Atmospherics by Hani Rashid

Posted inID Mag

Baldaquin de Pury, by Hani Rashid

Like small-scale models of buildings he might one day realize, “Atmospherics”—on view until June 28 at New York’s Phillips de Pury gallery—presents examples of so-called “object architecture” by Asymptote co-founder Hani Rashid. Small, formal experiments—which compliment the studio’s current large-scale and real-world constructions in Abu Dhabi, Budapest, Busan, and on their home turf in New York—the pieces explore flux, technology, and organicism, longtime Asymptote signatures. Although created for different manufacturers, the designs underscore Rashid’s fascination with bodies in motion. (The bone-like fiberglass Baldaquin de Pury is even finished in high-gloss white auto paint.) The show includes Asymptote’s painstakingly crafted designs for Meta by Mallett—a slumped steel coffee table and gold boxes with liquid-looking lids and invisible hinges—as well as LQ Chandelier de Pury, produced by Zumtobel in molded plastic lacquered with a reflective, aluminum-based finish, and the rapid-prototyped Fugu, a black basket-like vase that assumes a jaunty tilt. The gallery has suggested that the show’s title refers to the pieces’ capacity to emotionally charge the space around them, but this is true of all art and, one hopes, of the best architecture. For his part, Rashid has said that architecture is the provocative art of our time. Though this might not yet be true, the aspiration does him credit.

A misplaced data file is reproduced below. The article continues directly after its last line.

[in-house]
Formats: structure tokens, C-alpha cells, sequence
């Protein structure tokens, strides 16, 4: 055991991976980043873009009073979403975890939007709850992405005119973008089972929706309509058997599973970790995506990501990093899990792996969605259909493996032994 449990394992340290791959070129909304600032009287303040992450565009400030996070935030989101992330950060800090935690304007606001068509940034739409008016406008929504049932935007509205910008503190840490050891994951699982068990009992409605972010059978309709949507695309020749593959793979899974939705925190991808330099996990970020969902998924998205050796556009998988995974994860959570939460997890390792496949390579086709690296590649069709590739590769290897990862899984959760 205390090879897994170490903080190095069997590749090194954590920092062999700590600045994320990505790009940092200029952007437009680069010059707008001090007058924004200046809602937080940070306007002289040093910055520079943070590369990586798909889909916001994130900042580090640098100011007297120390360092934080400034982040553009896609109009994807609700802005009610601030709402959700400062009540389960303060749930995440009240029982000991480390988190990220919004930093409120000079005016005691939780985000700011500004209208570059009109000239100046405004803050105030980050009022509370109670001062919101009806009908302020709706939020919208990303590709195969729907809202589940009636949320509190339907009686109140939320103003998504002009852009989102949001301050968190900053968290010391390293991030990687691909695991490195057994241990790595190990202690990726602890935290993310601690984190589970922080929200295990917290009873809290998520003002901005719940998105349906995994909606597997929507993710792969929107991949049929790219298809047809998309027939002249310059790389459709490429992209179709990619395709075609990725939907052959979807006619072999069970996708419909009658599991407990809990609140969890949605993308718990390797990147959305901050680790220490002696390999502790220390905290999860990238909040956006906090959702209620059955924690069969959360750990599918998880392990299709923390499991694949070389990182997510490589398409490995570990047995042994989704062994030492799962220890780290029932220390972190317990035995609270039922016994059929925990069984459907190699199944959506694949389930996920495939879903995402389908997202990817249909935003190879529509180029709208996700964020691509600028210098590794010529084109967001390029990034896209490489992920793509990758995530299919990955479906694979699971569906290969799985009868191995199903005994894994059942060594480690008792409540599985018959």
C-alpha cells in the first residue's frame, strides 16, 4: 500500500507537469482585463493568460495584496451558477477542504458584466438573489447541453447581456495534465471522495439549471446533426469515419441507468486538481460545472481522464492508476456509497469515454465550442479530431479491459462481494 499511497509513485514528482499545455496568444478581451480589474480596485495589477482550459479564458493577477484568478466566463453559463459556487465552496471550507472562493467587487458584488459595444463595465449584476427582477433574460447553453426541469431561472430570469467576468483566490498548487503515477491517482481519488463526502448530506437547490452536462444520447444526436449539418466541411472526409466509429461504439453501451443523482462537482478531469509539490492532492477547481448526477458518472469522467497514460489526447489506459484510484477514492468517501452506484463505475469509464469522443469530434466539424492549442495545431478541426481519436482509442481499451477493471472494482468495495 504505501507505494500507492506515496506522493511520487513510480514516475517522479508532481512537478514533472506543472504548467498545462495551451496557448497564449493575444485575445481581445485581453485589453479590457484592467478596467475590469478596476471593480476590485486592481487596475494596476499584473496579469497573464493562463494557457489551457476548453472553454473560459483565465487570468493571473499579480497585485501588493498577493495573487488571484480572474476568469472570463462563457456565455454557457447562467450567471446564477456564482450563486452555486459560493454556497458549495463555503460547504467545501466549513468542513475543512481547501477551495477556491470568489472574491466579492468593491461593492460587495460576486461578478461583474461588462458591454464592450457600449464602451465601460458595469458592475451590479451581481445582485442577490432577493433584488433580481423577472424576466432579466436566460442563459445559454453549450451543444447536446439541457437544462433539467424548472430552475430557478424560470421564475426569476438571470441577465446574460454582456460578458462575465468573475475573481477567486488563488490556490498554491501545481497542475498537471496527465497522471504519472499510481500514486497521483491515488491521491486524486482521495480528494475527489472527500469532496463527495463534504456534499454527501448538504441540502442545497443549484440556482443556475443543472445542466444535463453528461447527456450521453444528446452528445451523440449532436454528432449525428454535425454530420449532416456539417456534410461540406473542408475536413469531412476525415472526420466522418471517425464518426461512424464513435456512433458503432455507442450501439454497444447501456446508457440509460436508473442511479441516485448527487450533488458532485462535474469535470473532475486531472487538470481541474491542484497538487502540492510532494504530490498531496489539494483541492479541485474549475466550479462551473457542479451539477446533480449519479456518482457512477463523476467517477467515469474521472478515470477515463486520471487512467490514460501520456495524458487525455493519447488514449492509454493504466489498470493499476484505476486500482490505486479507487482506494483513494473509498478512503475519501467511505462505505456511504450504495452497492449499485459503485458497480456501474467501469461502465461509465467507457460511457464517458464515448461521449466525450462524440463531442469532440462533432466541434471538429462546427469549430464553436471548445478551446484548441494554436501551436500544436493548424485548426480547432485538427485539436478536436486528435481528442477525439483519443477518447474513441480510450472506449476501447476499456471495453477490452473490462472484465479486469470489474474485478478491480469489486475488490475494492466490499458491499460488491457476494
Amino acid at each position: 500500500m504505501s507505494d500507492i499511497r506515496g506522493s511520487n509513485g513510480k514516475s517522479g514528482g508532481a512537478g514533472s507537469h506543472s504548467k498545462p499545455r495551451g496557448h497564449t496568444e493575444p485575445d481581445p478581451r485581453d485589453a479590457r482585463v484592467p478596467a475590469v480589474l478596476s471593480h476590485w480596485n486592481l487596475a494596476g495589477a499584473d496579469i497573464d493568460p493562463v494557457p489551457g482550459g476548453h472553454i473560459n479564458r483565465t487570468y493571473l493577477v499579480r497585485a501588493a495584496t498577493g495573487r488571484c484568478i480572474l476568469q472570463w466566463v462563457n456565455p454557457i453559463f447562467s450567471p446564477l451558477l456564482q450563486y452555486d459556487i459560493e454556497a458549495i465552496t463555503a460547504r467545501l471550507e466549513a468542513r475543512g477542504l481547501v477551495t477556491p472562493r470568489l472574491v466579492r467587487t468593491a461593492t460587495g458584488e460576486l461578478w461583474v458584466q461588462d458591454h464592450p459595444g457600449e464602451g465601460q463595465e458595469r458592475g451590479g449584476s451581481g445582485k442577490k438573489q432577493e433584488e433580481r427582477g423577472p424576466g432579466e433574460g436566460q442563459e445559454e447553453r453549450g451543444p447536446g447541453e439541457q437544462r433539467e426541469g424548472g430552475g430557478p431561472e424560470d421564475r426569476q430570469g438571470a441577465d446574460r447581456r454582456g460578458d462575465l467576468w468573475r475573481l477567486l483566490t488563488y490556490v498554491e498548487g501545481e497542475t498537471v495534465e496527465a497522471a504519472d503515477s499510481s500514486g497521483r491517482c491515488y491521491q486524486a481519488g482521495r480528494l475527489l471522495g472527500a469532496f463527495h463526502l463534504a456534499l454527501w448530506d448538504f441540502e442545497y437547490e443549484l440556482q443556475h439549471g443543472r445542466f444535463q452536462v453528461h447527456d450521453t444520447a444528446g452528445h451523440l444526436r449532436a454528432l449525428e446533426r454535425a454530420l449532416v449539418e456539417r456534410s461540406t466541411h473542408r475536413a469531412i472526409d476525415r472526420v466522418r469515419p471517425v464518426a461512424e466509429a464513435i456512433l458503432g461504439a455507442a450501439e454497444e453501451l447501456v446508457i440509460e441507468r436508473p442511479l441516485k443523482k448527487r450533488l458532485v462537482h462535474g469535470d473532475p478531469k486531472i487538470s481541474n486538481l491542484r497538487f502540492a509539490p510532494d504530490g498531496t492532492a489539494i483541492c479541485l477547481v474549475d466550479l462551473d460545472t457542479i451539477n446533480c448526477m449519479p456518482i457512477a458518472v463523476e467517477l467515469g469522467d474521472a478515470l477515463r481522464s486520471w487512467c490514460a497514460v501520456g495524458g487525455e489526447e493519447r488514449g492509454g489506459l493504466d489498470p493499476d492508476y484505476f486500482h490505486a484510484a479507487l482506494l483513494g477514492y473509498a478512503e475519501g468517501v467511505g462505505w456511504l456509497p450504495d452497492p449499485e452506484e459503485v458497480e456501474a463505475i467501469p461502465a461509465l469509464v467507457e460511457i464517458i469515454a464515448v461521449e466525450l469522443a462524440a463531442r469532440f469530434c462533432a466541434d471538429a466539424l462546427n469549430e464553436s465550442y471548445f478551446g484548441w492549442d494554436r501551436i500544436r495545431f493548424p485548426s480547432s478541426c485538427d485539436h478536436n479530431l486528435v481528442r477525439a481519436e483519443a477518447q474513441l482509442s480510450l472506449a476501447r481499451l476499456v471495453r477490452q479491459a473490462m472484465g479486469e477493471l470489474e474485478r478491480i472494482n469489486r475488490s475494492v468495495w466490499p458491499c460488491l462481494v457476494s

Fugu, by Hani Rashid

LQ Chandeliers, produced by Zumtobel